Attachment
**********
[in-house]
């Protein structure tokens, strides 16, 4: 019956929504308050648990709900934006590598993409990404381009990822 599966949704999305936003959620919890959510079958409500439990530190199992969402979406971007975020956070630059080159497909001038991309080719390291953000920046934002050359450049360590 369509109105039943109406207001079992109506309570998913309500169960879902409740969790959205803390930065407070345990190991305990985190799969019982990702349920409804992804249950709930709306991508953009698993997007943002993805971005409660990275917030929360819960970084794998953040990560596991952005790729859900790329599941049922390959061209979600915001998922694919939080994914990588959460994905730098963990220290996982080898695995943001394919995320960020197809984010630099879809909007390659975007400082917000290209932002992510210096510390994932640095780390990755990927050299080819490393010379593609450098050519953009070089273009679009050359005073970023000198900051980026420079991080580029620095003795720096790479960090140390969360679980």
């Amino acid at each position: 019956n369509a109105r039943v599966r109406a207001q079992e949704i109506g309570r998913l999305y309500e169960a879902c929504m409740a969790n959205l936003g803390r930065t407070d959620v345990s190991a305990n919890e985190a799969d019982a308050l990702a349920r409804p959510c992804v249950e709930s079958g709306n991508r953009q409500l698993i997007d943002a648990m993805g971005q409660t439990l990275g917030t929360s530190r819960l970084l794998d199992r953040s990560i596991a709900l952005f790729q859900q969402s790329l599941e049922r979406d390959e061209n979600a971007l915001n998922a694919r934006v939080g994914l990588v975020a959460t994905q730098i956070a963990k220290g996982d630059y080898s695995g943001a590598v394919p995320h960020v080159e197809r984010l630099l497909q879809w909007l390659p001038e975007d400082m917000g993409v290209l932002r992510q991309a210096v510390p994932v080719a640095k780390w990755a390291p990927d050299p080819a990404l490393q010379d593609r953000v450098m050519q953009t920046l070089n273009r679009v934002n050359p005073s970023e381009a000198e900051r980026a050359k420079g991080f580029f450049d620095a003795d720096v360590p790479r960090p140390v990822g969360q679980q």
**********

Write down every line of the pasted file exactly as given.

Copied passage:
[in-house]
């Protein structure tokens, strides 16, 4: 019956929504308050648990709900934006590598993409990404381009990822 599966949704999305936003959620919890959510079958409500439990530190199992969402979406971007975020956070630059080159497909001038991309080719390291953000920046934002050359450049360590 369509109105039943109406207001079992109506309570998913309500169960879902409740969790959205803390930065407070345990190991305990985190799969019982990702349920409804992804249950709930709306991508953009698993997007943002993805971005409660990275917030929360819960970084794998953040990560596991952005790729859900790329599941049922390959061209979600915001998922694919939080994914990588959460994905730098963990220290996982080898695995943001394919995320960020197809984010630099879809909007390659975007400082917000290209932002992510210096510390994932640095780390990755990927050299080819490393010379593609450098050519953009070089273009679009050359005073970023000198900051980026420079991080580029620095003795720096790479960090140390969360679980």
């Amino acid at each position: 019956n369509a109105r039943v599966r109406a207001q079992e949704i109506g309570r998913l999305y309500e169960a879902c929504m409740a969790n959205l936003g803390r930065t407070d959620v345990s190991a305990n919890e985190a799969d019982a308050l990702a349920r409804p959510c992804v249950e709930s079958g709306n991508r953009q409500l698993i997007d943002a648990m993805g971005q409660t439990l990275g917030t929360s530190r819960l970084l794998d199992r953040s990560i596991a709900l952005f790729q859900q969402s790329l599941e049922r979406d390959e061209n979600a971007l915001n998922a694919r934006v939080g994914l990588v975020a959460t994905q730098i956070a963990k220290g996982d630059y080898s695995g943001a590598v394919p995320h960020v080159e197809r984010l630099l497909q879809w909007l390659p001038e975007d400082m917000g993409v290209l932002r992510q991309a210096v510390p994932v080719a640095k780390w990755a390291p990927d050299p080819a990404l490393q010379d593609r953000v450098m050519q953009t920046l070089n273009r679009v934002n050359p005073s970023e381009a000198e900051r980026a050359k420079g991080f580029f450049d620095a003795d720096v360590p790479r960090p140390v990822g969360q679980q």